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Beyond recovery: The uses of history in contemporary African American and Caribbean literature

Collection:
Black Caribbean Literature (BCL)
Contributor:
McMorris,Kristy K. (Author)
Format:
Dissertation/Thesis
Publication Date:
2010
URL:
http://search.proquest.com/docview/609994572/fulltextPDF/DEA02EA33B6C46EAPQ/1?accountid=14553
Published:
New York: New York University
Location:
African American Research Center, Library, University of Illinois at Urbana-Champaign
Subject Term:
Caribbean area, History, Blacks, Literature, Martinique, Fiction, African Americans, Chamoiseau, Patrick, 1953-, Families, Conde, Maryse, 1937-, Guadeloupe, Black Atlantic, Filiation, Heritage, Jones, Gayl, 1949-, Lorde, Audre, 1934-1992
Notes:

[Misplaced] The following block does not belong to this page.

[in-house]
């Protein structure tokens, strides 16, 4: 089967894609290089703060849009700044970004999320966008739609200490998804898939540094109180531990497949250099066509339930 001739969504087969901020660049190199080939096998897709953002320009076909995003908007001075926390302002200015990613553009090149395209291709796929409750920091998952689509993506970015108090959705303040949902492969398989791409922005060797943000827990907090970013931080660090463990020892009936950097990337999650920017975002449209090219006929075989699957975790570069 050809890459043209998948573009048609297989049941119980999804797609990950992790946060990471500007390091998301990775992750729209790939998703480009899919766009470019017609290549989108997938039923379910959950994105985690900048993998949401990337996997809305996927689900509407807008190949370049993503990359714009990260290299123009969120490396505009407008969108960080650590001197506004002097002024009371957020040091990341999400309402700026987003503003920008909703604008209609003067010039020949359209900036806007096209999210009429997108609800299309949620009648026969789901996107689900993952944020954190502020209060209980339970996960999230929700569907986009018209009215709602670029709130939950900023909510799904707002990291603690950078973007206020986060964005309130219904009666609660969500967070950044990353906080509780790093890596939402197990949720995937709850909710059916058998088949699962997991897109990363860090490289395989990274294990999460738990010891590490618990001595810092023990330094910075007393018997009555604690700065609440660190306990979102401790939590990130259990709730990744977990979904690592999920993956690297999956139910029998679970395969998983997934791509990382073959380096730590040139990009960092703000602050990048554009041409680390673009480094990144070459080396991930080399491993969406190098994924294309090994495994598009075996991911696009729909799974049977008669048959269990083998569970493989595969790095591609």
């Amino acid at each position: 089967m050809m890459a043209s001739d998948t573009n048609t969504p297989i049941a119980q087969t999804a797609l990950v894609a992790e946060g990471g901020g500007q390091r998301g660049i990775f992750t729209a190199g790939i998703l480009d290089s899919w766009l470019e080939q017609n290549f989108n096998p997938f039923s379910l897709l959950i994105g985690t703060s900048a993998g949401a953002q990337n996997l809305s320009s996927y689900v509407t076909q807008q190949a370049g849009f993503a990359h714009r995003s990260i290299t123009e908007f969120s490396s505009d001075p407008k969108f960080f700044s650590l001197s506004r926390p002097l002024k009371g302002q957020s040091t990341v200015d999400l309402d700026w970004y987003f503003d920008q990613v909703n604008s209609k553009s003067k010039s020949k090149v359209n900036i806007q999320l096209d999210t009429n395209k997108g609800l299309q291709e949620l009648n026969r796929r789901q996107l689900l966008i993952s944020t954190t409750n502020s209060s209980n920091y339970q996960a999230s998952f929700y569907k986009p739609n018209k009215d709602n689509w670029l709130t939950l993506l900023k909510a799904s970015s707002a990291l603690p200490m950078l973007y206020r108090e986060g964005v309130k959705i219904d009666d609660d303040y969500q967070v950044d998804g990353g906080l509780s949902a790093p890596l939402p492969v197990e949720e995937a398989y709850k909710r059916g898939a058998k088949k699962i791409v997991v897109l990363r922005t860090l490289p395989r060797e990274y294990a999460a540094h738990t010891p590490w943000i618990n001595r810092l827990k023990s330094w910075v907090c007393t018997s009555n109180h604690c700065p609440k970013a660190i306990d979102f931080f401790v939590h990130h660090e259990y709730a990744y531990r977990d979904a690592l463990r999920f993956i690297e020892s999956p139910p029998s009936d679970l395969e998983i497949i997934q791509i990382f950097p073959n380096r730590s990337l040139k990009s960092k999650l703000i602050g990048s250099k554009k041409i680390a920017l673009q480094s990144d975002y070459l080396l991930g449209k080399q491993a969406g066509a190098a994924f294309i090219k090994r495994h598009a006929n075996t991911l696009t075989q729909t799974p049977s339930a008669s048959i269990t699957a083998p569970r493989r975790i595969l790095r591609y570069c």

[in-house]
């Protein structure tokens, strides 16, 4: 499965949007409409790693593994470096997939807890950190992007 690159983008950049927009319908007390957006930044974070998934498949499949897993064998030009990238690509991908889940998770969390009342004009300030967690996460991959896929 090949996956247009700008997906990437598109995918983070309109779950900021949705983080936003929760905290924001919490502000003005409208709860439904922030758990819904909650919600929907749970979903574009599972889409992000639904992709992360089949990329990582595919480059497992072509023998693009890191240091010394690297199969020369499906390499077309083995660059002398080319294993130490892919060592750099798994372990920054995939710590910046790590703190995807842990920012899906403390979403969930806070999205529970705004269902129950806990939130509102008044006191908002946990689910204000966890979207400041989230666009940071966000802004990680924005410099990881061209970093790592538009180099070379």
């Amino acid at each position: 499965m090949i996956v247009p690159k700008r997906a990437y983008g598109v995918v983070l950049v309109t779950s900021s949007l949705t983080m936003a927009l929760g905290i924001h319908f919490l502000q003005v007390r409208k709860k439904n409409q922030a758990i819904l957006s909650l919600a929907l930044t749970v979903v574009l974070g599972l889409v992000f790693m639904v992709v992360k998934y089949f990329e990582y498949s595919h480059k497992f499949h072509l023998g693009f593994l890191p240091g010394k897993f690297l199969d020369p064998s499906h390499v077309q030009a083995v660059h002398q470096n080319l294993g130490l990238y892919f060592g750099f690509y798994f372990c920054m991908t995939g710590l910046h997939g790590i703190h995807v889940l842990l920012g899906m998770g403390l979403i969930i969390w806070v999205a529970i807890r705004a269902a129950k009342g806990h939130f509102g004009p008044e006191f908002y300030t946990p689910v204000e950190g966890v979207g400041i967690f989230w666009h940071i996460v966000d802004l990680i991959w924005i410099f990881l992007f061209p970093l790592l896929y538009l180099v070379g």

335 p., A central premise of this project is that individuals and communities perceive the significance of history differently depending on their historical conditions. Indeed, much of the emphasis on memory studies in the last two decades has been informed by an awareness of changing perspectives on the past. Thus, given its focus on black peoples in the United States and the Caribbean, this dissertation aims to illuminate an emergent historical consciousness in the African Diaspora in the late 20th century. This dissertation is divided into two sections. In Part I, "Ancestors: Exploring Historical Inheritances," I analyze Maryse Conde's Les derniers rois mages (1993) and Patrick Chamoiseau's Texaco (1993) as they interrogate the concept of familial lineage and query the significance of the past imagined as an inheritance. Whereas Chamoiseau questions the ability of written history to represent memory and experience, Conde empties the idea of heritage of all significance as new relationships to the past come to the fore. In Part II, "New Birth: Exploring Discourses of Reproduction," I focus on Gayl Jones' Corregidora (1975) and Audre Lorde's Zami: A New Spelling of My Name (1982) as they reveal the limitations of genealogical discourse. By creating their pasts and imagining their heritage, the characters in these texts challenge the primacy of lineage as they point toward other, more viable networks of community and belonging.